1/03/2016

Steve-O - Professional Idiot: A Memoir (Book Review)


Steve-O - Professional Idiot: A Memoir (Review)

Well, I had a lot of fun writing that Star Wars review last night, so I'm gonna go ahead and write another review. I finished reading Steve-O from Jackass' memoir, Professional Idiot, last night, and I definitely recommend it to anybody who enjoyed Jackass or any related shows/movies.

The book starts off with Steve-O recounting his childhood memories, and how even from a young age he was all about being extreme and "rad". He tells a bit about his family, and how his father traveled a lot and his mother was an alcoholic, so he and his sister were pretty much fending for themselves at a young age. Along with that, they frequently moved around from London, to Canada, to Connecticut, back to London, etc. I guess I assumed that Steve-O was just born a twenty-something year old lunatic, but getting some insight on his childhood allowed me to form a more well-rounded opinion of the guy.

He also includes bits of things people like Johnny Knoxville, Jeff Tremaine, his father, and a few others said about him and things he did. I enjoyed that because it gave us additional insight into every situation, so if we didn't trust what Steve-O had to say about it, we could take what his friends and family said and get the big picture. Including outside opinions gave the book a more well-rounded feel, and I almost wish he had chosen to include more of them. But I guess it was Steve-O's book, and if he had included too much of what other people said it would no longer be authentically his own.

Of course, the part of the book that I found most interesting was his downward spiral into drug-induced hell. He tells his account of becoming so obsessed with fame and addicted to drugs that he literally started to hallucinate and act in ways that even Steve-O himself found to be thought was insane in a bad, bad, way. Eventually he decided he needed to get clean, but even then his fixation with being the center of attention soiled his intentions. He did finally pull it off, and as far as I know to this day he is clean and sober.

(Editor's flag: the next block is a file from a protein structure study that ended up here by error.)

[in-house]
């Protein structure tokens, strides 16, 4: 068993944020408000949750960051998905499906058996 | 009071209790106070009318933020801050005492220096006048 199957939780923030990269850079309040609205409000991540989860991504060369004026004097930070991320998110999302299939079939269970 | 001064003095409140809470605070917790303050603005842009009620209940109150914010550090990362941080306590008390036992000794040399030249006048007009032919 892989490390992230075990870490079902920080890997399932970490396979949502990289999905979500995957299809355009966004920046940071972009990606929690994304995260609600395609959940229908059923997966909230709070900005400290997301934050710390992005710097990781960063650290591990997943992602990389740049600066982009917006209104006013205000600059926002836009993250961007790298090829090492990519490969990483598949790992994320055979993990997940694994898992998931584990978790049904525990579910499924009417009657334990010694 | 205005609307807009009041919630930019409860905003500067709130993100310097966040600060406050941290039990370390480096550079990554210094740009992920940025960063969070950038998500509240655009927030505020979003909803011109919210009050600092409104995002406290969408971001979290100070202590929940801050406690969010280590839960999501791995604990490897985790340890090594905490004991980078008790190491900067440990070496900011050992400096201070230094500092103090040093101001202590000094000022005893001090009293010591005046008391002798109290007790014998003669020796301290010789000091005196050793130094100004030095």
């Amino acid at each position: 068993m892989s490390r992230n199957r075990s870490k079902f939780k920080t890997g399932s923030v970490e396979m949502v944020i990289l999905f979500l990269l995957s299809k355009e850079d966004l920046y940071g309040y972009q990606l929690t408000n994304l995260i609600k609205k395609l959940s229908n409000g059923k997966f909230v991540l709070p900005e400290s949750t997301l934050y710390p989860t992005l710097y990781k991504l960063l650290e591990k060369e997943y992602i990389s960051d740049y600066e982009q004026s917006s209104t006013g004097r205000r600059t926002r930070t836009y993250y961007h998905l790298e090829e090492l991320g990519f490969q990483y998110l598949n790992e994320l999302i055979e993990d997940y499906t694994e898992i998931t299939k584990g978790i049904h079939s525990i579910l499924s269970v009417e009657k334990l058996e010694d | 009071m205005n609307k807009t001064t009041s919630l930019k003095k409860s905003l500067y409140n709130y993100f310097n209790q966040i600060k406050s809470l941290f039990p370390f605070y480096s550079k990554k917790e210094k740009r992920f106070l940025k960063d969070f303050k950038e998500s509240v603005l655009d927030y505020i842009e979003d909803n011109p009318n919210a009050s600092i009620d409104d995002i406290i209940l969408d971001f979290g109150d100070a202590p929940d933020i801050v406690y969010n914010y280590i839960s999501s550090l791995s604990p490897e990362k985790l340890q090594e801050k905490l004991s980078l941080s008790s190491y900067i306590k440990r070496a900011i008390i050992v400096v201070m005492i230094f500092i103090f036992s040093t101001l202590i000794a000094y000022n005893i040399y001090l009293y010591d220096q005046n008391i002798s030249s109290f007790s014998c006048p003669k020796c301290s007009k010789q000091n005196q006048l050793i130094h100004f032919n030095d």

There were many instances where I found myself taking a break from reading to google things that he mentioned, to find the Youtube or whatever version of it. The fact that he basically filmed everything he did makes it fairly easy to find videos of most of the stuff he mentions. That too, adds another layer of validity to the memoir.

At first I was skeptical as to whether or not Steve-O actually wrote his book, simply considering the person whom I had known Steve-O to be. He certainly didn't seem like the type of person to be doing much writing. But toward the end it did seem like he really wrote it himself, because he gets down to a very personal level and states his own thoughts in a way that I feel only Steve-O himself could have. Still, he may have had a ghost writer helping him out with grammar and things like that, but the one thing that I took away from reading Professional Idiot was that Steve-O is a lot smarter than he seems.

Overall, the book is worth reading, and quite entertaining for the right reader. It's not like the thing has any ground-breaking literary merit, but it never claims to be especially well-written. There are certainly some parts where changing the wording would have worked in the book's benefit, but the story is definitely coherent and interesting. It's a quick read, too.

Overall: 8.5/10

Up next: A Long Way Down: The Book Vs. The Movie

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